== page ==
Search Images Maps Play YouTube News Gmail Drive More »
Sign in
Screen reader users: click this link for accessible mode. Accessible mode has the same essential features but works better with your reader.

Patents

  1. Advanced Patent Search
Publication numberUS2785844 A
Publication typeGrant
Publication dateMar 19, 1957
Filing dateMay 10, 1954
Priority dateMay 10, 1954
Publication numberUS 2785844 A, US 2785844A, US-A-2785844, US2785844 A, US2785844A
InventorsMetzger Henry L
Original AssigneeFort Orange Paper Company
Export CitationBiBTeX, EndNote, RefMan
External Links: USPTO, USPTO Assignment, Espacenet
Six-compartment tray
US 2785844 A
Images(1)
Previous page
Next page
Description  (OCR text may contain errors)

March 19, 1957 H. L. METZGER SIX-COMPARTMENT TRAY Filed May 10, 1954 INVENTOR. Henry L. Mezger; BY MM His Attorneys.

United States Fatent-G 2,785,844 SDi-COMPARTMENT TRAY Henry L. Metzger, Castleton-on-Hudson, N. Y., assignor to Fort Orange Paper Company, Castleton-on-Hudson, N. Y., a corporation of New York Application May 19, 1954, Serial No. 428,525 3 Claims. (Cl. 22923) The invention relates to improvements in trays, having particular reference to a type of tray made of a single blank of die-cut and preferably scored paper-board material, which, when folded and secured together in collapsed condition, is automatically erectable upon squaring to provide an elongated, rectangularly shaped, six-compartment tray, and the provision of such a tray is a principal object of the invention.

Generally, it is an object of the invention to provide such a tray that is economic of manufacture, compact in shipping in its collapsed form, and which automatically can be set-up to provide a six-compartment tray with speed, ease and facility.

More specifically, it is an object of the invention to provide an elongated, rectangular six-compartment tray, made of a single blank of paper-board material, die-cut, folded around score lines, secured together and squared from collapsed to open tray position, the blank including an elongated strip having transverse fold or score lines providing opposite elongated side walls and shorter end walls secured at one corner by a connecting tab, the end walls each having inwardly extending panels at their bottom edges providing inner bottom wall sections for opposite end compartments of the tray, the panels each having upstanding panel flaps at their ends providing transverse partitions with a central aperture or slot therein, and the side walls each having inwardly extending panels at their bottom edges providing outer double bottom wall sections together with the inner bottom wall sections for end compartments, with single bottom wall sections for intermediate compartments, of the tray, and having triangular tabs connected to the inner bottom wallsections, the last named panels each having upstanding composite fiaps of oval-rectangular configuration to provide longitudinal partition sections, the rectangular portions thereof lying contiguous each other and providing a double wall to form the intermediate compartments, with the oval portions thereof extending in opposite directions, each through adjacent central apertures to provide opposite end compartments for the tray.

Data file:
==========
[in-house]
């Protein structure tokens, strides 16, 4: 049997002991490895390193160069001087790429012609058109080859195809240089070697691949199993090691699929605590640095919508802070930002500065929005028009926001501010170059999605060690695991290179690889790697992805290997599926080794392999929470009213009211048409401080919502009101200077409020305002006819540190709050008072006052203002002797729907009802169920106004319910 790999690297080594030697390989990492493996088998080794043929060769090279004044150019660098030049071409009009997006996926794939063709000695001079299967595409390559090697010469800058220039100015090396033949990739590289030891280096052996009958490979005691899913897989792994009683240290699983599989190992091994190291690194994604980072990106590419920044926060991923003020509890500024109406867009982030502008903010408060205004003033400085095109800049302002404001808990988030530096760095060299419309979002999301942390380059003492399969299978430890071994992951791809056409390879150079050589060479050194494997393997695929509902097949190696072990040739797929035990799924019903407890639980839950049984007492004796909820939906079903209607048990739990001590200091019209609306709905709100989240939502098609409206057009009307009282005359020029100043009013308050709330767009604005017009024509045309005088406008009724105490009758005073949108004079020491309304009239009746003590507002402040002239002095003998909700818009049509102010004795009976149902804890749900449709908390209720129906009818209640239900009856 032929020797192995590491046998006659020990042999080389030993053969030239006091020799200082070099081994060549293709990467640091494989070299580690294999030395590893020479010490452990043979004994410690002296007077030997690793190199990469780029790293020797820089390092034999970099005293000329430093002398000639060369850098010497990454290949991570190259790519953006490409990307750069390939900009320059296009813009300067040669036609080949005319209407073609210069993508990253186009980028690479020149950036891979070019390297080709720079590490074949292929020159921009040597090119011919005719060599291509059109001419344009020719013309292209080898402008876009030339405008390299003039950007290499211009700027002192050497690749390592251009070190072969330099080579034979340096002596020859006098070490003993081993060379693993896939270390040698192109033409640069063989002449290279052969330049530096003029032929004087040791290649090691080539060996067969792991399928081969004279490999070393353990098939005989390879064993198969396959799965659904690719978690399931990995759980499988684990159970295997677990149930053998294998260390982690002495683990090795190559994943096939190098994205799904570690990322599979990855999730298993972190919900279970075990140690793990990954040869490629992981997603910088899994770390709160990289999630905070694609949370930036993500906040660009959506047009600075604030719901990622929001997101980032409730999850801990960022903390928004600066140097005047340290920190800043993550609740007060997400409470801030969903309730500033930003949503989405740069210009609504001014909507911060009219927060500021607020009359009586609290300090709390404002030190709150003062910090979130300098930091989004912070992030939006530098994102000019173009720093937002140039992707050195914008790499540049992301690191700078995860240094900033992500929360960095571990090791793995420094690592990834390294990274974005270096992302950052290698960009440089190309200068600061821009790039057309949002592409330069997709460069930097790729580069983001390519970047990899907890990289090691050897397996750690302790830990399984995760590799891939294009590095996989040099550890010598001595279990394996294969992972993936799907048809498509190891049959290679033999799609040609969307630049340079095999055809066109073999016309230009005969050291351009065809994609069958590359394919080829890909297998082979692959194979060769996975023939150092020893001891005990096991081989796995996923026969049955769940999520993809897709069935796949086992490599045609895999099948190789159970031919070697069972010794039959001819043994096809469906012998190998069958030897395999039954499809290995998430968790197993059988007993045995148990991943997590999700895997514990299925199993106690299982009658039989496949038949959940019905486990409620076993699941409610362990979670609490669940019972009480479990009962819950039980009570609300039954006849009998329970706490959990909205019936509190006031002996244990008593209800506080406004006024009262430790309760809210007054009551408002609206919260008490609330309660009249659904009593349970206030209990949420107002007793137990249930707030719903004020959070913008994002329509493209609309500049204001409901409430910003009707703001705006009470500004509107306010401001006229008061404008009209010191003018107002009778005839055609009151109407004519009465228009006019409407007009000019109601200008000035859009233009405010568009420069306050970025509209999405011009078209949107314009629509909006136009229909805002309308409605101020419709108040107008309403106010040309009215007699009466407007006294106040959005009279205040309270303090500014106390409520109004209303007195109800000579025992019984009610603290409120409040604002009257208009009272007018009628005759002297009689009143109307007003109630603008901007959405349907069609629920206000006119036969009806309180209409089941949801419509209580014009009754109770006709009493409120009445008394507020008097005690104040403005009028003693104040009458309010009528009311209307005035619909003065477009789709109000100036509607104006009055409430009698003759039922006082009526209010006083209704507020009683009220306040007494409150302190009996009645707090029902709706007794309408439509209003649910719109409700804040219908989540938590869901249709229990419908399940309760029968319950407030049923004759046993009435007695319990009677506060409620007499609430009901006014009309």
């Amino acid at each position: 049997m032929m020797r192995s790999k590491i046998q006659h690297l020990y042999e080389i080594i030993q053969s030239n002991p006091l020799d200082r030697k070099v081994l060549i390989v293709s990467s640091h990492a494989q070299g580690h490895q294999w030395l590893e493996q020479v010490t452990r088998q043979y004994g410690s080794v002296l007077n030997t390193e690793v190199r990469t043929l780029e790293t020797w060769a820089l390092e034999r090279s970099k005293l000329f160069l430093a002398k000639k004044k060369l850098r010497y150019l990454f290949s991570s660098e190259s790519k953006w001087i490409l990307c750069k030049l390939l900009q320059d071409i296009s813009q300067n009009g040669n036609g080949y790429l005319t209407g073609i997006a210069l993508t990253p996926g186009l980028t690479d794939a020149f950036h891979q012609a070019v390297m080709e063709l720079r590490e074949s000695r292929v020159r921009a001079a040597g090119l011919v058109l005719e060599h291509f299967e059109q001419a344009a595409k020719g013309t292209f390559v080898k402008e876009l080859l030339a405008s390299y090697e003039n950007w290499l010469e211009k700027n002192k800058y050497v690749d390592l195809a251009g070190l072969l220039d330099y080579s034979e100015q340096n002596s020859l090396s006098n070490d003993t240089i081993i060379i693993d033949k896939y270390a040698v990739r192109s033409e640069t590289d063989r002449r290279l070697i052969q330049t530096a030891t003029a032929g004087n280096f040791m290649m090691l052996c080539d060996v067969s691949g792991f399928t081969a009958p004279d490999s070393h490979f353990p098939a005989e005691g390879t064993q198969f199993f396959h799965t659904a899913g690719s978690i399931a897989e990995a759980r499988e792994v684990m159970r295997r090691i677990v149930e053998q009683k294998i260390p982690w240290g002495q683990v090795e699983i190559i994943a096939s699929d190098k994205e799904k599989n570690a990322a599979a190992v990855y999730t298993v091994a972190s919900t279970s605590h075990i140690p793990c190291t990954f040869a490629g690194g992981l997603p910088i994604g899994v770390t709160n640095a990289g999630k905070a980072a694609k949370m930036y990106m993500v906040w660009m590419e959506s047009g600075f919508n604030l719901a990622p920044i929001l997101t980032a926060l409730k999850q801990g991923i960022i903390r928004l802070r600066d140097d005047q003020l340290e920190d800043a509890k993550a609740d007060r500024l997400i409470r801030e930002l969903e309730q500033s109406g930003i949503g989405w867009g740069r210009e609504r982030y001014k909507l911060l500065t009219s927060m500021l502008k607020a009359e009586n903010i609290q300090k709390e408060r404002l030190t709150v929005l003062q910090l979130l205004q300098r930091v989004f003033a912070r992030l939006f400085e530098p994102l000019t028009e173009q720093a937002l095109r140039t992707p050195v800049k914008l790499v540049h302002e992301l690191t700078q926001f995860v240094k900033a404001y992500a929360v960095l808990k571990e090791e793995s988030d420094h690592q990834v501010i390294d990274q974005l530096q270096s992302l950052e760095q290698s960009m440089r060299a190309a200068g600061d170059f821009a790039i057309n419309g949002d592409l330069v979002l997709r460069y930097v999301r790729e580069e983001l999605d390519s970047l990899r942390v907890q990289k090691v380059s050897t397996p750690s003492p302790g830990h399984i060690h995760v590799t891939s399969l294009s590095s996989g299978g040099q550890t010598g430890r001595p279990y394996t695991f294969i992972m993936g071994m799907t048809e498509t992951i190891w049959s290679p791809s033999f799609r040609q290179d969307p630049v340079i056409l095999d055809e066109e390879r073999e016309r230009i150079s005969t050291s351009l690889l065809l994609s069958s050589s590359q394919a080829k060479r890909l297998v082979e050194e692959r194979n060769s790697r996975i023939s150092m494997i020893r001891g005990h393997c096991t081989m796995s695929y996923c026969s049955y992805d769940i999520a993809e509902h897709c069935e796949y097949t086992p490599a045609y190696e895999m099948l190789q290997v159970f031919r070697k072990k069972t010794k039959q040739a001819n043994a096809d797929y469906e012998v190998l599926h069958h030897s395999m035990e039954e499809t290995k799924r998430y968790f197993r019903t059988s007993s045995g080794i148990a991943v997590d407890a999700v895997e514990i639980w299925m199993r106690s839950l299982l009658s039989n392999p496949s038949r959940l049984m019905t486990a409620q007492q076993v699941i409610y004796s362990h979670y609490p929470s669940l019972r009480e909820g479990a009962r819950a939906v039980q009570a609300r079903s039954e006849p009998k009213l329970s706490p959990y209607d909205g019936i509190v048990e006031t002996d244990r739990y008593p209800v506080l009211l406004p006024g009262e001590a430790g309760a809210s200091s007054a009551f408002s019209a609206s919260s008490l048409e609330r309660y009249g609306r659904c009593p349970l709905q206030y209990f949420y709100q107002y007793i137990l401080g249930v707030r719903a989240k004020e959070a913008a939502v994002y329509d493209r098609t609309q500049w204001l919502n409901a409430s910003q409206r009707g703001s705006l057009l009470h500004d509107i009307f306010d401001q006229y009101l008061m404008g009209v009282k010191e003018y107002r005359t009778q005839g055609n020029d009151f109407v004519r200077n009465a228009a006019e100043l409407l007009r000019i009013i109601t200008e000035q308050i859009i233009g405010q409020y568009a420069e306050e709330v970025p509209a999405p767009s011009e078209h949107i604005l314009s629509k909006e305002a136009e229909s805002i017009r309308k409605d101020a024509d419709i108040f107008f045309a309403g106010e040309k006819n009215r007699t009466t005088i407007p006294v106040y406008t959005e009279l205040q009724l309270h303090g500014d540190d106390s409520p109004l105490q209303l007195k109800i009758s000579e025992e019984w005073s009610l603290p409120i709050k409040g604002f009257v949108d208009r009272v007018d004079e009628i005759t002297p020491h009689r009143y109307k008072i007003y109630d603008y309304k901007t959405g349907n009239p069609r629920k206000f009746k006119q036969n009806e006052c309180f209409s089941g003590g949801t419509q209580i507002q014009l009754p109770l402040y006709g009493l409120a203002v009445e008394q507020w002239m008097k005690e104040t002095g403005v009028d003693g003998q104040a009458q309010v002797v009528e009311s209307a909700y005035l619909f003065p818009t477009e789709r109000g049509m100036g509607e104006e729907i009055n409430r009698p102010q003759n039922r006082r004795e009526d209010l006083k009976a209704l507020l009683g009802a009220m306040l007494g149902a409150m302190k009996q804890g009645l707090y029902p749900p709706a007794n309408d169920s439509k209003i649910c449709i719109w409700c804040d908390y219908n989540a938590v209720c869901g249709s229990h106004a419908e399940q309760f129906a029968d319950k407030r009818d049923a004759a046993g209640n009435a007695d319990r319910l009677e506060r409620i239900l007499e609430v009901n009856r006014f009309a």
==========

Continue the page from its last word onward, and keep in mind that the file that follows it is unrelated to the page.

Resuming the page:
Other objects of the invention will in part be obvious and will in part appear hereinafter.

The invention accordingly comprises an article of manufacture possessing the features, properties, and the relation of elements which will be exemplified in the article hereinafter described and the scope of the application of which will be indicated in the claims.

For a fuller understanding of the nature and objects of the invention reference should be had to the following detailed description taken in connection with the accompanying drawing, in which:

Fig. 1 is a plan view of a single die-cut and scored blank;

Fig. 2 illustrates the blank of Fig. 1 over-folded upon itself with glue applied to the securing tabs prior to folding and securing the same in collapsed tray position;

Fig. 3 illustrates the blank of Fig. 2 so folded and secured in collapsed condition; and

Fig. 4 illustrates the tray after it has been squared into open from collapsed position.

Referring more particularly to the drawing, there is indicated generally at 14) a single die-cut and scored elongated blank of paper-board material for use in folding and securing the same into a six-compartment, rec-J tangularly shaped tray. The score lines illustrated throughout may be made in any suitable manner to provide ready lines of fold.

In its preferred embodiment the blank is divided into an elongated strip 11 having such score lines or transverse fold lines as the intermediate fold line 12 and outer fold iines 1.3 and 14, dividing the same into alternately arranged long and short panels respectively to provide side walls 15 and 16 and end walls 17 and 18. At one end of the strip is a glue flap or tab 19 defined by a score or fold line 20 for the purpose of securing the same to the opposite end of the strip when the same is overfolded, for example, along the fold lines 13 and 14.

The short panels 17 and 18 each have lateral extension panels 21 and 22 respectively on the same side of the strip 11 defined by coaxial fold lines 23 and 24 to provide inner bottom wall sections for opposite end compartments of the tray.

The extension panels 21 and 22 each terminate in a panel flap 25 and 26 which are defined by coaxial fold lines 27 and 28 in parallel spaced relation from the fold lines 23 and 24. The fold lines 27 and 28 are bisected by two apertures or slots indicated generally at 29 and 3% respectively. Preferably, such apertures are in the form of a segment of a circle as illustrated. The panel flaps 2S and 26 provide transverse partitions for the tray.

The long panels 15 and 16 also each have a lateral extension panel 31 and 32 on the same side of the strip defined by fold lines 33 and 34 that are coaxial with the fold lines 23 and 24. These panels provide outer double bottom wall sections with the inner bottom wall sections, that is, panels 21 and 22, and single bottom wall sections for the intermediate compartments of the tray.